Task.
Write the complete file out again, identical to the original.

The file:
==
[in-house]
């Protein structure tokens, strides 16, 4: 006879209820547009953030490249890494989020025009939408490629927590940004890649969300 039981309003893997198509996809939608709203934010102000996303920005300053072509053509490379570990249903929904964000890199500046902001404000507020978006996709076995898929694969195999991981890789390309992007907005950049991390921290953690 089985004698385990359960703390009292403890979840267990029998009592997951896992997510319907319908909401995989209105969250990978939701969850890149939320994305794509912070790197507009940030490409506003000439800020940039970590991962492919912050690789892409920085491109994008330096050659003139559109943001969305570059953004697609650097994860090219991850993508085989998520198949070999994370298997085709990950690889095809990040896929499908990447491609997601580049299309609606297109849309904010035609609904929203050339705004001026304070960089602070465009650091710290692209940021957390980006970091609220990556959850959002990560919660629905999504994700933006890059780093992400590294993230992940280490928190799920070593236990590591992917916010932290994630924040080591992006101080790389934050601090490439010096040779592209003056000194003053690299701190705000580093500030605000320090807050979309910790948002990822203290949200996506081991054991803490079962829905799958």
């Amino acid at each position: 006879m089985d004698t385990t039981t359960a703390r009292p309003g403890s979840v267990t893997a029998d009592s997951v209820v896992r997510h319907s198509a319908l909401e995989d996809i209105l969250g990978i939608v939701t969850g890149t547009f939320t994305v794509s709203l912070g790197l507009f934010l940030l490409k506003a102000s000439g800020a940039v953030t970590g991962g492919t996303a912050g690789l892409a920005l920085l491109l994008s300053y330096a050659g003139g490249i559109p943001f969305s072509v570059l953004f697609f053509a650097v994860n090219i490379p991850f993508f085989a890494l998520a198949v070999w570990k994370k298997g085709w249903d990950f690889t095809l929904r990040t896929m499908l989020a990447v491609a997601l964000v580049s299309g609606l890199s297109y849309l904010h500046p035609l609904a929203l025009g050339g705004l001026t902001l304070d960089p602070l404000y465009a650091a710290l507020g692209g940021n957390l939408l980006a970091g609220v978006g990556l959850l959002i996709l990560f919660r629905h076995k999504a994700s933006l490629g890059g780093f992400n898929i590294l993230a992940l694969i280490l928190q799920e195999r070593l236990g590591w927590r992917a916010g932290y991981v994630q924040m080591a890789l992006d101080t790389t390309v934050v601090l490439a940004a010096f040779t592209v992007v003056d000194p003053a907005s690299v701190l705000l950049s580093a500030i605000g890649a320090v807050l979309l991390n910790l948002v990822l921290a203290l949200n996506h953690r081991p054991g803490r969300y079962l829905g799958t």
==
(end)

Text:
[in-house]
């Protein structure tokens, strides 16, 4: 006879209820547009953030490249890494989020025009939408490629927590940004890649969300 039981309003893997198509996809939608709203934010102000996303920005300053072509053509490379570990249903929904964000890199500046902001404000507020978006996709076995898929694969195999991981890789390309992007907005950049991390921290953690 089985004698385990359960703390009292403890979840267990029998009592997951896992997510319907319908909401995989209105969250990978939701969850890149939320994305794509912070790197507009940030490409506003000439800020940039970590991962492919912050690789892409920085491109994008330096050659003139559109943001969305570059953004697609650097994860090219991850993508085989998520198949070999994370298997085709990950690889095809990040896929499908990447491609997601580049299309609606297109849309904010035609609904929203050339705004001026304070960089602070465009650091710290692209940021957390980006970091609220990556959850959002990560919660629905999504994700933006890059780093992400590294993230992940280490928190799920070593236990590591992917916010932290994630924040080591992006101080790389934050601090490439010096040779592209003056000194003053690299701190705000580093500030605000320090807050979309910790948002990822203290949200996506081991054991803490079962829905799958």
């Amino acid at each position: 006879m089985d004698t385990t039981t359960a703390r009292p309003g403890s979840v267990t893997a029998d009592s997951v209820v896992r997510h319907s198509a319908l909401e995989d996809i209105l969250g990978i939608v939701t969850g890149t547009f939320t994305v794509s709203l912070g790197l507009f934010l940030l490409k506003a102000s000439g800020a940039v953030t970590g991962g492919t996303a912050g690789l892409a920005l920085l491109l994008s300053y330096a050659g003139g490249i559109p943001f969305s072509v570059l953004f697609f053509a650097v994860n090219i490379p991850f993508f085989a890494l998520a198949v070999w570990k994370k298997g085709w249903d990950f690889t095809l929904r990040t896929m499908l989020a990447v491609a997601l964000v580049s299309g609606l890199s297109y849309l904010h500046p035609l609904a929203l025009g050339g705004l001026t902001l304070d960089p602070l404000y465009a650091a710290l507020g692209g940021n957390l939408l980006a970091g609220v978006g990556l959850l959002i996709l990560f919660r629905h076995k999504a994700s933006l490629g890059g780093f992400n898929i590294l993230a992940l694969i280490l928190q799920e195999r070593l236990g590591w927590r992917a916010g932290y991981v994630q924040m080591a890789l992006d101080t790389t390309v934050v601090l490439a940004a010096f040779t592209v992007v003056d000194p003053a907005s690299v701190l705000l950049s580093a500030i605000g890649a320090v807050l979309l991390n910790l948002v990822l921290a203290l949200n996506h953690r081991p054991g803490r969300y079962l829905g799958t």